As the sides changed ends Hampshire continued their now uneven battle. Kershaw and HWTT Wood of the United Services both came close to scoring, but were denied. The All Blacks continued to turn the screw. Even though still far from their best they could capitalize on the mistakes of their opponents. Following a lapse in Hampshire’s defence Neil McGregor crossed their line, White this time missing the conversion. The great George Napier kicked a difficult penalty as the visitors drew away to an unassailable lead. The mist that had been present in the morning now began to reappear. Through the growing fog Svenson dashed through out wide on the right wing, Napier missing the tricky conversion. With ten minutes to play the gloom had grown, visibility being now reduced to just a couple of yards. The two Captains and the referee, Major HEB Wilkins of the London Society, decided to complete the match but there were few of the rapidly thinning crowd who could actually see McGregor score a final try, Napier convert it or indeed White leave the field as he suffered a similar injury to that which had befallen the unlucky Orr-Ewing earlier in the game. As the final whistle blew the All Blacks could leave the pitch with their work finally comfortably done, victors by twenty two points to nil.

In many ways it had been an anticlimactic match, certainly not the spectacle that had been hoped for before kick off. Hampshire had shown grit, but had never truly been menacing. The loss of Orr-Ewing so early in the match obviously did them few favours. Equally their half backs had failed to connect as a pair, a fact that stifled their attacks. Kershaw was far from his best, whilst his partner D Macdonald of London Scottish seemed unable to read his game and anticipate his moves. Eventually Kershaw took to cutting him out, firing passes to the right wing that had mixed success. For Kershaw there would be no international recall as England faced the All Blacks later in their tour, with Richard Hamilton-Wickes being the only Hampshire man selected for the game  For all this it had been a creditable effort and Hampshire had stood up to the New Zealanders until the end. For the All Blacks themselves it had been an artisan performance. They had set out to win and win they had. They had not been at their best but had taken the chances that were offered to them. Their mindset is indicated by a tale related by Wavell Wakefield in his book ‘Rugger’. During the game a Hampshire forward was tackled strongly by William ‘Bull’ Irvine , a member of the New Zealand pack. Irvine immediately remonstrated with the county player, asking him what he was doing and to let him go. Being the tackled party the probably rather bemused Hampshire man apologised and the game went on. After the match Irvine was heard to say that the other player was no good, after all what sort of player apologises for being tackled? Mental strength or gamesmanship? However you view it the 1924 All Blacks were strongly imbued with the self belief that is shown by all good teams, one that allows them to play poorly and still win. From here they would go on to win their remaining four matches and claim the title ‘The Invincibles’. Even without their injury worries, misfiring halves and dense fog it remains a fact that Hampshire would have been hard pressed to achieve what no other team could do and best this particular side.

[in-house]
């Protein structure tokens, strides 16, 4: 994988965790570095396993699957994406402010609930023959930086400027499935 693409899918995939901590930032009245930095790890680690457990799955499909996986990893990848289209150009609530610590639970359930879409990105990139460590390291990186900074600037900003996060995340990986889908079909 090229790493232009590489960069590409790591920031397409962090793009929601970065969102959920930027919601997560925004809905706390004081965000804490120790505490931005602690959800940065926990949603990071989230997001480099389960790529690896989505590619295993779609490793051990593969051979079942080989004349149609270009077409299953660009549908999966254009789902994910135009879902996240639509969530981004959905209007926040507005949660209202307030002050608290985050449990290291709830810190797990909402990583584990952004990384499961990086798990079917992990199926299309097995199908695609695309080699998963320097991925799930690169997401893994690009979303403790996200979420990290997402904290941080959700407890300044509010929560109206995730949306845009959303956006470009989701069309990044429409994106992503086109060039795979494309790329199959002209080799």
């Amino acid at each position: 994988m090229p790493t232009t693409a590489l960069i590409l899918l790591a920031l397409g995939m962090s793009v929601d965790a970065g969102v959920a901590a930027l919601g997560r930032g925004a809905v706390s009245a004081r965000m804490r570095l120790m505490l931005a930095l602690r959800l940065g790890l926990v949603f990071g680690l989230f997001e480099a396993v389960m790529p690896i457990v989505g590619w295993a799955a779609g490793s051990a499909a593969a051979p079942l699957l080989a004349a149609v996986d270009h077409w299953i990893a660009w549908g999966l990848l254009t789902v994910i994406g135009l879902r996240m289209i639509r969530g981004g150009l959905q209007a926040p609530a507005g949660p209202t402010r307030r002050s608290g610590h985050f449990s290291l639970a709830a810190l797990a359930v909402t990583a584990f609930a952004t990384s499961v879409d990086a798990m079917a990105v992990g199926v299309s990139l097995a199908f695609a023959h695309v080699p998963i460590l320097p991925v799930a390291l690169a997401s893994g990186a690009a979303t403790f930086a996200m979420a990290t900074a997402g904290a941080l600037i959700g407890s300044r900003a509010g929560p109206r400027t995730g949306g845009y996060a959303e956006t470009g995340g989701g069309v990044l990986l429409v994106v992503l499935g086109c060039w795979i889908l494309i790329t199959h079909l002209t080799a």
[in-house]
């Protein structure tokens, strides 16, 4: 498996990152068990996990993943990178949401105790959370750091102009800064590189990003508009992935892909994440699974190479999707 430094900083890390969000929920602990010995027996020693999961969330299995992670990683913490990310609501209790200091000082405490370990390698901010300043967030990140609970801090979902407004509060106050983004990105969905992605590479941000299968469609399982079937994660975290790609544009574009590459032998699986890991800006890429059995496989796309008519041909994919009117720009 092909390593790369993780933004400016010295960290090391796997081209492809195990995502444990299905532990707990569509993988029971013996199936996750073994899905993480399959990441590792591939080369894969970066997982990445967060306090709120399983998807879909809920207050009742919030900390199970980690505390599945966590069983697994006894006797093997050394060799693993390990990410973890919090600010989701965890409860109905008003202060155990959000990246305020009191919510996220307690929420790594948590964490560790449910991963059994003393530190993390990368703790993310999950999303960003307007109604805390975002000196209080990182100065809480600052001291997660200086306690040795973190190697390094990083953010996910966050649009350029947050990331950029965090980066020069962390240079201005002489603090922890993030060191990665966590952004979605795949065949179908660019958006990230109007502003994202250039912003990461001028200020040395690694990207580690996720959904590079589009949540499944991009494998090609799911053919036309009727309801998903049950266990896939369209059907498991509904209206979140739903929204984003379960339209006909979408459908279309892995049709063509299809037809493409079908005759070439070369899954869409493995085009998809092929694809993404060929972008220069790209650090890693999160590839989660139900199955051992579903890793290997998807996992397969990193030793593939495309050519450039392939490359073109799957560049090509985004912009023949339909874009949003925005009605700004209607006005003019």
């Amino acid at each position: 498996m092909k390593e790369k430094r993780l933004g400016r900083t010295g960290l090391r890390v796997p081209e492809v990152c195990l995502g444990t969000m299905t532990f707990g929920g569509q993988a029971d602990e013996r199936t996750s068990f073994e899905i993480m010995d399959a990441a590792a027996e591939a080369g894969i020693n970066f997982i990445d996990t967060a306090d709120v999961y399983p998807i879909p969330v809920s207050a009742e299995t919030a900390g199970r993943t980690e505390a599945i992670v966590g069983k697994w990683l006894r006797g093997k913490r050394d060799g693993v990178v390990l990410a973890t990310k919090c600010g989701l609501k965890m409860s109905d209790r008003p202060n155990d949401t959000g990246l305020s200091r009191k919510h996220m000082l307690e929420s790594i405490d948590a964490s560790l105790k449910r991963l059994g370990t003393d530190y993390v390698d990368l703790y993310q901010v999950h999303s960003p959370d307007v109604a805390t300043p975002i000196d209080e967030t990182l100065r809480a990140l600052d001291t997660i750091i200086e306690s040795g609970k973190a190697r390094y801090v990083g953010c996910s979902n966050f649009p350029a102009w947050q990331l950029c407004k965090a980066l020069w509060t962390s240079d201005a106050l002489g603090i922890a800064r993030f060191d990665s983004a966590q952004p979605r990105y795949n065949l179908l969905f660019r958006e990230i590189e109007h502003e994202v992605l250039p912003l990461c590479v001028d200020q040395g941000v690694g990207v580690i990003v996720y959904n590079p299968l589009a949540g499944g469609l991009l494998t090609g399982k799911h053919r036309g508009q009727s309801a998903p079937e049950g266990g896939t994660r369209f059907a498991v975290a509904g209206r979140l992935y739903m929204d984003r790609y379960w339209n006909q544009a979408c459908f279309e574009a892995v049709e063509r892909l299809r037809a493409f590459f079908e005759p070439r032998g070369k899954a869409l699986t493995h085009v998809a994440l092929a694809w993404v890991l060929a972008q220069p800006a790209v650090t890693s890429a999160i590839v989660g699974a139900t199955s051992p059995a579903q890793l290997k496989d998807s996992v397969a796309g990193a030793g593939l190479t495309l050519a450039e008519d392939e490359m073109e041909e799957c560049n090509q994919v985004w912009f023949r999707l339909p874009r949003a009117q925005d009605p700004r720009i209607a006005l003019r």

Hampshire:- CM Evan-Thomas, HWV Stephenson, RH Hamilton-Wickes, JA Coutts, HWH Wood, CA Kershaw, D Macdonald, P Williams-Powlett, TG Rennie, KI Herbert, JS Chick, JA Ross, WG Agnew, D Orr-Ewing, JW Forrest

New Zealand:- G Napier, KS Svenson, FW Lucas, A Hart, NP McGregor, AE Cooke, J Mill, JH Parker, Q Donald, WR Irvine, MJ Brownlie, IH Harvey, AH West, A White, L Cupples


‘A Game for Hooligans’, Richards H, Mainstream Publishing, 2006

‘Fifty Years of the All Blacks’, Wooler W & Owen D, Phoenix House Ltd, 1954

‘Rugger’, Wakefield WW & Marshall HP, Longmans, Green & Co, 1927